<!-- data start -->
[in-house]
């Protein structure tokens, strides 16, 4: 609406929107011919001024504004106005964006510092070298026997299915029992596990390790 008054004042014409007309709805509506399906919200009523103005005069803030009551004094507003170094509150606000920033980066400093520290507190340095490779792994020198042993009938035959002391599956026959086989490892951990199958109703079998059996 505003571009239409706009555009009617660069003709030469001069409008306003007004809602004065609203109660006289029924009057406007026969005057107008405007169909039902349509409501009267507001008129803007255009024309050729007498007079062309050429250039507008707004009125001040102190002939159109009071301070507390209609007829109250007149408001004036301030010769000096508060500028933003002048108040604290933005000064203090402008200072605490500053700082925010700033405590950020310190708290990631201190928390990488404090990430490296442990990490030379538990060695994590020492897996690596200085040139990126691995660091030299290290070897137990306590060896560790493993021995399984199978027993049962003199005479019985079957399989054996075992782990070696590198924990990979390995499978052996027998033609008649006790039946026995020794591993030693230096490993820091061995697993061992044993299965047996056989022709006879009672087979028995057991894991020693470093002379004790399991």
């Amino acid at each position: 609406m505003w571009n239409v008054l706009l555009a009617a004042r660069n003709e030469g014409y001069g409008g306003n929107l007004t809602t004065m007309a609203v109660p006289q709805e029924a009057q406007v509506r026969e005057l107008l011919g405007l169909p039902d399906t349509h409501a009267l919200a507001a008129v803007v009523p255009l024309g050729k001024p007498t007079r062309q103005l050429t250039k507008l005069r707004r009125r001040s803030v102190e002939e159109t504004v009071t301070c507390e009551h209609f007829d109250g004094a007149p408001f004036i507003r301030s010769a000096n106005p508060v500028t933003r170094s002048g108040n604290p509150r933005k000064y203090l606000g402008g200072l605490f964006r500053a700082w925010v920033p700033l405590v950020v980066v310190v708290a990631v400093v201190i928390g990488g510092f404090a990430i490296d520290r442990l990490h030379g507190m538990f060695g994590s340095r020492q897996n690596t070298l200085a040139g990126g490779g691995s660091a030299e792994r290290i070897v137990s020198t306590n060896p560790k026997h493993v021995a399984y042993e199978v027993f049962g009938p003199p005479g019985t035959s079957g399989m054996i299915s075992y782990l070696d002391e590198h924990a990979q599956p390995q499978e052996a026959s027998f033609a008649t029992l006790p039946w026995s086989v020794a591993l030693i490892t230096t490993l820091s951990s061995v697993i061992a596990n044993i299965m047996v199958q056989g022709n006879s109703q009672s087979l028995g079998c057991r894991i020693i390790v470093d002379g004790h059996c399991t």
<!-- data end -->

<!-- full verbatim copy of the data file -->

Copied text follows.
[in-house]
């Protein structure tokens, strides 16, 4: 609406929107011919001024504004106005964006510092070298026997299915029992596990390790 008054004042014409007309709805509506399906919200009523103005005069803030009551004094507003170094509150606000920033980066400093520290507190340095490779792994020198042993009938035959002391599956026959086989490892951990199958109703079998059996 505003571009239409706009555009009617660069003709030469001069409008306003007004809602004065609203109660006289029924009057406007026969005057107008405007169909039902349509409501009267507001008129803007255009024309050729007498007079062309050429250039507008707004009125001040102190002939159109009071301070507390209609007829109250007149408001004036301030010769000096508060500028933003002048108040604290933005000064203090402008200072605490500053700082925010700033405590950020310190708290990631201190928390990488404090990430490296442990990490030379538990060695994590020492897996690596200085040139990126691995660091030299290290070897137990306590060896560790493993021995399984199978027993049962003199005479019985079957399989054996075992782990070696590198924990990979390995499978052996027998033609008649006790039946026995020794591993030693230096490993820091061995697993061992044993299965047996056989022709006879009672087979028995057991894991020693470093002379004790399991």
């Amino acid at each position: 609406m505003w571009n239409v008054l706009l555009a009617a004042r660069n003709e030469g014409y001069g409008g306003n929107l007004t809602t004065m007309a609203v109660p006289q709805e029924a009057q406007v509506r026969e005057l107008l011919g405007l169909p039902d399906t349509h409501a009267l919200a507001a008129v803007v009523p255009l024309g050729k001024p007498t007079r062309q103005l050429t250039k507008l005069r707004r009125r001040s803030v102190e002939e159109t504004v009071t301070c507390e009551h209609f007829d109250g004094a007149p408001f004036i507003r301030s010769a000096n106005p508060v500028t933003r170094s002048g108040n604290p509150r933005k000064y203090l606000g402008g200072l605490f964006r500053a700082w925010v920033p700033l405590v950020v980066v310190v708290a990631v400093v201190i928390g990488g510092f404090a990430i490296d520290r442990l990490h030379g507190m538990f060695g994590s340095r020492q897996n690596t070298l200085a040139g990126g490779g691995s660091a030299e792994r290290i070897v137990s020198t306590n060896p560790k026997h493993v021995a399984y042993e199978v027993f049962g009938p003199p005479g019985t035959s079957g399989m054996i299915s075992y782990l070696d002391e590198h924990a990979q599956p390995q499978e052996a026959s027998f033609a008649t029992l006790p039946w026995s086989v020794a591993l030693i490892t230096t490993l820091s951990s061995v697993i061992a596990n044993i299965m047996v199958q056989g022709n006879s109703q009672s087979l028995g079998c057991r894991i020693i390790v470093d002379g004790h059996c399991t």